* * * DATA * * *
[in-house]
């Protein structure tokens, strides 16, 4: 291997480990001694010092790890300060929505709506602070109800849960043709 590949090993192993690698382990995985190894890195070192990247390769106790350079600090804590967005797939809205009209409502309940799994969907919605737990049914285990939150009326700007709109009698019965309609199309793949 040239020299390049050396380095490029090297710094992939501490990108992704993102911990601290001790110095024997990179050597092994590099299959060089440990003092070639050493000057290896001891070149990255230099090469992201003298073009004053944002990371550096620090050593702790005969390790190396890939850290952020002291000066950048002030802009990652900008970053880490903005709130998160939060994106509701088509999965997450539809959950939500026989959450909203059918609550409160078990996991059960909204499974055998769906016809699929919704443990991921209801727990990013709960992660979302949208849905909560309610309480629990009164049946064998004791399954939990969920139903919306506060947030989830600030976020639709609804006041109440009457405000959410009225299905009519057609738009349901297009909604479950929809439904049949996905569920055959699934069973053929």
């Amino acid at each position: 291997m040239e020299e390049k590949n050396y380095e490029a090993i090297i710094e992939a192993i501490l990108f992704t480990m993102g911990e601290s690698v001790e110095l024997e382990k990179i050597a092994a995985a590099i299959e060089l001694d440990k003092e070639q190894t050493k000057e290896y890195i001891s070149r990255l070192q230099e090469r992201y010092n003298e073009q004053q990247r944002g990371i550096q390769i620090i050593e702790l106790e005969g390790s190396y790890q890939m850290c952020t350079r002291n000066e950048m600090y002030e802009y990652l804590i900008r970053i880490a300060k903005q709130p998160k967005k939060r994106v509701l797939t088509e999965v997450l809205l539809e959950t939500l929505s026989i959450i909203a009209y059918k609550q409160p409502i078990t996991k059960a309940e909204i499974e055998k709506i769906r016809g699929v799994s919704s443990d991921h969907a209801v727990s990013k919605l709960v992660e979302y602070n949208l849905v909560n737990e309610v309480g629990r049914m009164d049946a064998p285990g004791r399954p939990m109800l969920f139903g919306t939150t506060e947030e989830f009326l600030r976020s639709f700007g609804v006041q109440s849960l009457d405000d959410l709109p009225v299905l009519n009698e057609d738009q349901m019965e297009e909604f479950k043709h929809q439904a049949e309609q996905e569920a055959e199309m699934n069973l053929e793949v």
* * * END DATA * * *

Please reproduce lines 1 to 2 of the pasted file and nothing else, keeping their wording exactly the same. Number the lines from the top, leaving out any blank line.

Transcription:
[in-house]
């Protein structure tokens, strides 16, 4: 291997480990001694010092790890300060929505709506602070109800849960043709 590949090993192993690698382990995985190894890195070192990247390769106790350079600090804590967005797939809205009209409502309940799994969907919605737990049914285990939150009326700007709109009698019965309609199309793949 040239020299390049050396380095490029090297710094992939501490990108992704993102911990601290001790110095024997990179050597092994590099299959060089440990003092070639050493000057290896001891070149990255230099090469992201003298073009004053944002990371550096620090050593702790005969390790190396890939850290952020002291000066950048002030802009990652900008970053880490903005709130998160939060994106509701088509999965997450539809959950939500026989959450909203059918609550409160078990996991059960909204499974055998769906016809699929919704443990991921209801727990990013709960992660979302949208849905909560309610309480629990009164049946064998004791399954939990969920139903919306506060947030989830600030976020639709609804006041109440009457405000959410009225299905009519057609738009349901297009909604479950929809439904049949996905569920055959699934069973053929």